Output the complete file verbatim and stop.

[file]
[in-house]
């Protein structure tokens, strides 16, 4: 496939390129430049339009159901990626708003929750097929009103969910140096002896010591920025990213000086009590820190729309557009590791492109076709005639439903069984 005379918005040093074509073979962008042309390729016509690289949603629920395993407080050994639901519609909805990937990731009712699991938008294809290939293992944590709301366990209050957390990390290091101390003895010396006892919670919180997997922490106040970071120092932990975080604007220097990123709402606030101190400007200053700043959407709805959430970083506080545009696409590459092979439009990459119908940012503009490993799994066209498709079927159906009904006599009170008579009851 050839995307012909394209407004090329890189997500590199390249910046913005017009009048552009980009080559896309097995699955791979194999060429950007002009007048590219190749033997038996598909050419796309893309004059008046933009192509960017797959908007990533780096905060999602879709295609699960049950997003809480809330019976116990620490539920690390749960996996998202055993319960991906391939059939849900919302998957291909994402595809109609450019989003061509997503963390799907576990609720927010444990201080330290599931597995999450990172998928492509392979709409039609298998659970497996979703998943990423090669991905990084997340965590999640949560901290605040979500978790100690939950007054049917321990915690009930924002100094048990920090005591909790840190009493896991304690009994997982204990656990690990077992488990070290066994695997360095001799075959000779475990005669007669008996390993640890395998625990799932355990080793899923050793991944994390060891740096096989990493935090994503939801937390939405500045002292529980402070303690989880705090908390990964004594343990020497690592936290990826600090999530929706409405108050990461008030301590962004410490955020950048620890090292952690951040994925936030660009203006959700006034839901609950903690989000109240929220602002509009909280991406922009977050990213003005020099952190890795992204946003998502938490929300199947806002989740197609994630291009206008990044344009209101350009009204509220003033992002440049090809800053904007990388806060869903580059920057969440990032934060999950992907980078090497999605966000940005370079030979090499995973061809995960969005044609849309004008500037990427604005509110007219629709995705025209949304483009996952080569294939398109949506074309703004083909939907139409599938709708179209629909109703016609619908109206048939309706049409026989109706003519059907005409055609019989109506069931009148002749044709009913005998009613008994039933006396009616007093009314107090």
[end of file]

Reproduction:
[in-house]
């Protein structure tokens, strides 16, 4: 496939390129430049339009159901990626708003929750097929009103969910140096002896010591920025990213000086009590820190729309557009590791492109076709005639439903069984 005379918005040093074509073979962008042309390729016509690289949603629920395993407080050994639901519609909805990937990731009712699991938008294809290939293992944590709301366990209050957390990390290091101390003895010396006892919670919180997997922490106040970071120092932990975080604007220097990123709402606030101190400007200053700043959407709805959430970083506080545009696409590459092979439009990459119908940012503009490993799994066209498709079927159906009904006599009170008579009851 050839995307012909394209407004090329890189997500590199390249910046913005017009009048552009980009080559896309097995699955791979194999060429950007002009007048590219190749033997038996598909050419796309893309004059008046933009192509960017797959908007990533780096905060999602879709295609699960049950997003809480809330019976116990620490539920690390749960996996998202055993319960991906391939059939849900919302998957291909994402595809109609450019989003061509997503963390799907576990609720927010444990201080330290599931597995999450990172998928492509392979709409039609298998659970497996979703998943990423090669991905990084997340965590999640949560901290605040979500978790100690939950007054049917321990915690009930924002100094048990920090005591909790840190009493896991304690009994997982204990656990690990077992488990070290066994695997360095001799075959000779475990005669007669008996390993640890395998625990799932355990080793899923050793991944994390060891740096096989990493935090994503939801937390939405500045002292529980402070303690989880705090908390990964004594343990020497690592936290990826600090999530929706409405108050990461008030301590962004410490955020950048620890090292952690951040994925936030660009203006959700006034839901609950903690989000109240929220602002509009909280991406922009977050990213003005020099952190890795992204946003998502938490929300199947806002989740197609994630291009206008990044344009209101350009009204509220003033992002440049090809800053904007990388806060869903580059920057969440990032934060999950992907980078090497999605966000940005370079030979090499995973061809995960969005044609849309004008500037990427604005509110007219629709995705025209949304483009996952080569294939398109949506074309703004083909939907139409599938709708179209629909109703016609619908109206048939309706049409026989109706003519059907005409055609019989109506069931009148002749044709009913005998009613008994039933006396009616007093009314107090």